The New Zealand dollar is trading below 70 US cents for the first time in three months.
The latest Gross Domestic Product (GDP) figures show the economy expanded by 0.2% in the three months to the end of September, building on growth of 0.2% in the June quarter.
However, the two quarterly increases follow five quarters of contraction. The economy contracted overall by 2.2% during the 12 months ending in September.
The dollar fell on the news to below 70 US cents for the first time in three months. The Trade Weighted Index stood at 64.31on Wednesday evening.
Statistics New Zealand says the continued growth in the last quarter has been driven by real estate and business services.
Mining also contributed, with big rises in both extraction and exploration activity.
In contrast, work on building sites slowed, with construction activity recording its sixth decrease in the last seven quarters.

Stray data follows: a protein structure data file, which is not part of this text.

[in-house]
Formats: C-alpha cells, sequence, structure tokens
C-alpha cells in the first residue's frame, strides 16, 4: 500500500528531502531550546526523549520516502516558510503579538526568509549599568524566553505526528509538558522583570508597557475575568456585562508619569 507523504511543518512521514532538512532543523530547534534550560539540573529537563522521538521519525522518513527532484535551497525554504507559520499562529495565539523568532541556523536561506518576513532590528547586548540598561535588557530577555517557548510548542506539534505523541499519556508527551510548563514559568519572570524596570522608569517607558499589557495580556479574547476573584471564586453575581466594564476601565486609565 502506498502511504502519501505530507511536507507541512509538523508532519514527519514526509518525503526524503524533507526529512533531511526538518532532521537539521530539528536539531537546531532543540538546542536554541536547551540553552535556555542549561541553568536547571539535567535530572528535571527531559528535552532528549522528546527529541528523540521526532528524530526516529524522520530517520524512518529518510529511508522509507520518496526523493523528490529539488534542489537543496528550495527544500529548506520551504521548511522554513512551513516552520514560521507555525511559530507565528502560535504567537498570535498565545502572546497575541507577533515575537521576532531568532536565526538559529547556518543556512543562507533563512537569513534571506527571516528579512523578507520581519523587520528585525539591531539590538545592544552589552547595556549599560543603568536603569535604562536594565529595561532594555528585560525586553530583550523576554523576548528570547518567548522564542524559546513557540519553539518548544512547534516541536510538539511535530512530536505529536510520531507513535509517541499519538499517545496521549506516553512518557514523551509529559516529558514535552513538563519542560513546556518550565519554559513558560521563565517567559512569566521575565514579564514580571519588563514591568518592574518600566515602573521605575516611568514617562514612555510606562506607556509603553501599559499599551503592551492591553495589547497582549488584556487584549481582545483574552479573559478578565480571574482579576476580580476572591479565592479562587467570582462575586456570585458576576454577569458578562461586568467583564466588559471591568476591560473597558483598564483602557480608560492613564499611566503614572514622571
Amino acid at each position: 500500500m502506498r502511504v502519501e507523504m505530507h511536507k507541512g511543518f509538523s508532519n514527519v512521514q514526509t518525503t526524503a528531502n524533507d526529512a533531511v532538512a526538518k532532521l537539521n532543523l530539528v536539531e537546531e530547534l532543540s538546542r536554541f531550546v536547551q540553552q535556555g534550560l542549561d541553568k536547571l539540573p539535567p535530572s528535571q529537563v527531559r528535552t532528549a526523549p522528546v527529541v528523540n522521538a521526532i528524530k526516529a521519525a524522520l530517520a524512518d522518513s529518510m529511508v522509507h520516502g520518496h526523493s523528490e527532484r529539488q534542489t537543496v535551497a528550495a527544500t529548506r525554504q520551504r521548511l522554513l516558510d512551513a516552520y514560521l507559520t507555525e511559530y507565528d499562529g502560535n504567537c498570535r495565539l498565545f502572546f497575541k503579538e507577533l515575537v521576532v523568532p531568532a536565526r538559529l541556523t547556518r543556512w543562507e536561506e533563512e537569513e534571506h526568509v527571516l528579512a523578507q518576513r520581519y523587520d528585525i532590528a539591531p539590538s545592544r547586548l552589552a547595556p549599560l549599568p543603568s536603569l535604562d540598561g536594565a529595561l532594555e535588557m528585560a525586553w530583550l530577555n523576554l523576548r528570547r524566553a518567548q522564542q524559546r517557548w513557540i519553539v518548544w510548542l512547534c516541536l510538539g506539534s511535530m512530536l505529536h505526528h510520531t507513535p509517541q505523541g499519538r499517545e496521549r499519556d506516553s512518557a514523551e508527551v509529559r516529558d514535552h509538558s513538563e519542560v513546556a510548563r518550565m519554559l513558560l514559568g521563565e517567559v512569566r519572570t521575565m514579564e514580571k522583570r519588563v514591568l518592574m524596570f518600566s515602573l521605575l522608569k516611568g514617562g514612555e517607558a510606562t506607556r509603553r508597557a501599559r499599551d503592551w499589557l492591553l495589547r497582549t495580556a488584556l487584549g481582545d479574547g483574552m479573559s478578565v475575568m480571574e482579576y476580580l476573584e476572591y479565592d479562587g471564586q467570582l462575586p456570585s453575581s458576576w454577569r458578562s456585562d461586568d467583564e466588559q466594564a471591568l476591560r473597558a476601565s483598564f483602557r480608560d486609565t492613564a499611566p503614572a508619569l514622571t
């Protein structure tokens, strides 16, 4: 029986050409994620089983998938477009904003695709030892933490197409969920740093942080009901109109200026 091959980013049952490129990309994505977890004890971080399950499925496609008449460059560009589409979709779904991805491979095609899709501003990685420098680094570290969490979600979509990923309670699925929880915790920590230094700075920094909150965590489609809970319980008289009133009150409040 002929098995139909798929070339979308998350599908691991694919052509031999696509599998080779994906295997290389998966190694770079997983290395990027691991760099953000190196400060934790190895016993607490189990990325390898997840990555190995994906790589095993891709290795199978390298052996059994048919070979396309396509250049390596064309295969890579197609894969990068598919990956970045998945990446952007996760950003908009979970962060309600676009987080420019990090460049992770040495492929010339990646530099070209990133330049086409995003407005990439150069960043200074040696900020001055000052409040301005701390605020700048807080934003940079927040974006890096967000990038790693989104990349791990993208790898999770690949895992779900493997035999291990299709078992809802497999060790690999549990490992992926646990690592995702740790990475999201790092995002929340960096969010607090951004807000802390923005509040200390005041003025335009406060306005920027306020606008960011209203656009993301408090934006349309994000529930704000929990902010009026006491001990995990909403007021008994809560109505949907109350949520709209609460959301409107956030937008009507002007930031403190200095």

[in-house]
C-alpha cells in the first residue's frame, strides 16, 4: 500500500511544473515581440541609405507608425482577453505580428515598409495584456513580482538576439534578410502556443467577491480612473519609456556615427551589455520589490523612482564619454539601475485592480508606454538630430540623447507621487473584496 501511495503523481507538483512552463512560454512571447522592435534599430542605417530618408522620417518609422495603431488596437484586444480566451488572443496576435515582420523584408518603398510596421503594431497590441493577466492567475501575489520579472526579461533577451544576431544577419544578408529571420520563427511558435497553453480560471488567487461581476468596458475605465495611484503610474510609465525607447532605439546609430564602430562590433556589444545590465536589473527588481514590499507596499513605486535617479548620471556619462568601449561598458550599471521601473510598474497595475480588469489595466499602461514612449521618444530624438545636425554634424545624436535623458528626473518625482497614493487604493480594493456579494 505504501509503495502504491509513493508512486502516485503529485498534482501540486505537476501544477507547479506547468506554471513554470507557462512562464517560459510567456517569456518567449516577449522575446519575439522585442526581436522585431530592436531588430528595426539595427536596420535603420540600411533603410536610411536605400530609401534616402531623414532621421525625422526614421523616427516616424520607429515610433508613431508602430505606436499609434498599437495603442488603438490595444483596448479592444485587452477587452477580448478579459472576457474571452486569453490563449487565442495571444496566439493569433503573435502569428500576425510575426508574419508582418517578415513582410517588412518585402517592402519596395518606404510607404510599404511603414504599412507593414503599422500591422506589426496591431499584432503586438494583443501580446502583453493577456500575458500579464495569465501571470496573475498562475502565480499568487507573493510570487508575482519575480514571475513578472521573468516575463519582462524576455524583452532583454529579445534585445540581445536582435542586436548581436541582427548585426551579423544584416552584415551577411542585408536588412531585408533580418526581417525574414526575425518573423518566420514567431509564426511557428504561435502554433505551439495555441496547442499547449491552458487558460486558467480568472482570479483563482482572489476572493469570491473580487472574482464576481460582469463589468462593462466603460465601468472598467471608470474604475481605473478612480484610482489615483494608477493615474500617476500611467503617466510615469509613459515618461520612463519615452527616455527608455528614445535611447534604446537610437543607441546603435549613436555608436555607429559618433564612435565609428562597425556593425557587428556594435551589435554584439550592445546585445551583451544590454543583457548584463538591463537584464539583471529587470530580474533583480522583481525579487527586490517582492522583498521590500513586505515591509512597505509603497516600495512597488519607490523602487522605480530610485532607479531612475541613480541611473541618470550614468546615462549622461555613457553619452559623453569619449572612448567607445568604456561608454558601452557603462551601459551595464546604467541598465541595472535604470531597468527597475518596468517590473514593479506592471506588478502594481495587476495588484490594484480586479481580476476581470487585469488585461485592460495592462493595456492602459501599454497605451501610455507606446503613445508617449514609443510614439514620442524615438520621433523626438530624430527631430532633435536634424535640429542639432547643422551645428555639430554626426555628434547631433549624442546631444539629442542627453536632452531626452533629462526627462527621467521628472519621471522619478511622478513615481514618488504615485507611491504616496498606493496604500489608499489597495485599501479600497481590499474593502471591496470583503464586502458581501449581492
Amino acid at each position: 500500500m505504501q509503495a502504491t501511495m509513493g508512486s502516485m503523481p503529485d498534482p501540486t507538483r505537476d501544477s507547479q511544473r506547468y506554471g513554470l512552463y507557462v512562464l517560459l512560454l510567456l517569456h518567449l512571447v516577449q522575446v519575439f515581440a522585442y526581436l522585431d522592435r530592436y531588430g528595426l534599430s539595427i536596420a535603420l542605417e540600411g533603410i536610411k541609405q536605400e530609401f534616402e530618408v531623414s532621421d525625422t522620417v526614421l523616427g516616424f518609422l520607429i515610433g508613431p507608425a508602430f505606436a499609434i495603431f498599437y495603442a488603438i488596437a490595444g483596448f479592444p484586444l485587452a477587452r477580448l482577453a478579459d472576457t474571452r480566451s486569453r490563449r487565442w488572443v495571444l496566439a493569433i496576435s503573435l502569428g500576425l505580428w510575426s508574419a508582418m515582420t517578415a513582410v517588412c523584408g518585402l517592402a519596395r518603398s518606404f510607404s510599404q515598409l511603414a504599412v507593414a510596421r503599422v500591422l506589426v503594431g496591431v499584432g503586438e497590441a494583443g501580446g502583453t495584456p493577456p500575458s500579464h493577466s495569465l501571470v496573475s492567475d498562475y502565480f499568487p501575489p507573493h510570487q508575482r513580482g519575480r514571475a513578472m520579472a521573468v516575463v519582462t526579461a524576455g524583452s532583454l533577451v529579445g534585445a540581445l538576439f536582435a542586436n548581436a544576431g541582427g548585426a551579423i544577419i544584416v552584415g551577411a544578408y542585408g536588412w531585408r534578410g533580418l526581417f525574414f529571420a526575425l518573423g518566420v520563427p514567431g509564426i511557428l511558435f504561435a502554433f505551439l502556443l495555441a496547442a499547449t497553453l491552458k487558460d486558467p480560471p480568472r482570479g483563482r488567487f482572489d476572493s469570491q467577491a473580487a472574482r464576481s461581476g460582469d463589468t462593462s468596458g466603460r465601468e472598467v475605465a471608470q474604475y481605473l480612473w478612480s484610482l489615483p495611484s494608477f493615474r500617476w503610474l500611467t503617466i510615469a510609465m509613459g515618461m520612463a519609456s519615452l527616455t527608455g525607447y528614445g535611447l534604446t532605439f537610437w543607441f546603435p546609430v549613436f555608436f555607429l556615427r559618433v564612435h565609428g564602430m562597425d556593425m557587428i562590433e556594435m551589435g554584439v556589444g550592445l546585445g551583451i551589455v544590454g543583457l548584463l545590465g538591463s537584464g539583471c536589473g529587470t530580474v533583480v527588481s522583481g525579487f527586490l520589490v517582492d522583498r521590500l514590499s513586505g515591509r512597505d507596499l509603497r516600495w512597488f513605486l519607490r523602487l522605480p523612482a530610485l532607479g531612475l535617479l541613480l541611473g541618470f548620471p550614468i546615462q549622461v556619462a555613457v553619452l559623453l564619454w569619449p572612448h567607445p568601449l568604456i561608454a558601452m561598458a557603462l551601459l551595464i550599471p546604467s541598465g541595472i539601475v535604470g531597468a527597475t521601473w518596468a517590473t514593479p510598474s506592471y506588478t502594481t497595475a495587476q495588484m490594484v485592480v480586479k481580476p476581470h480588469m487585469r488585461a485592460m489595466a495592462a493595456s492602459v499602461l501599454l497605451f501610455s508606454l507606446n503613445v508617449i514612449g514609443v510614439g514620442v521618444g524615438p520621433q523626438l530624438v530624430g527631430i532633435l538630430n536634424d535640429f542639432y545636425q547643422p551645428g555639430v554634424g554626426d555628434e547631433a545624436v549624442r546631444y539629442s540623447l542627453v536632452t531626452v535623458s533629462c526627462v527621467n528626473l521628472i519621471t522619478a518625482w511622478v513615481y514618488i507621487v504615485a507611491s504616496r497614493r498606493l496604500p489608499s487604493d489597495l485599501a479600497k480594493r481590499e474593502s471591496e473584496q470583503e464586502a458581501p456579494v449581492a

Consumer spending was up, with 2% rise in spending on big ticket items such as electrical appliances and cars.
Spending on non-durables, such as alcohol and food, was down by 0.8%.
The Reserve Bank had tipped the overall growth rate for the period would be twice as much as it was.
Economist predict continuing growth
ASB economist Nick Tuffley says the economy is expected to recover steadily after sharp falls as a result of the global financial crisis.
He says the current - or fourth - quarter will see growth of the same amount as the September quarter.
"So we're looking at a figure of around half a percent growth and then the economy continuing to gradually pick up some momentum over 2010."
UBS senior economist Robin Clements says the market had hoped for a stronger recovery.
"But my biggest fear was that we might have got a rogue result with a minus on the front of it and then there would have been doubts about whether the economy was recovering at all.
"Whereas at least we've dispelled that, and we're on track for the recovery which will gather some momentum into the new year."
He says it is a relief to know the economy is expanding.
On Monday, New Zealand recorded its first quarterly balance of payments surplus in more than 20 years.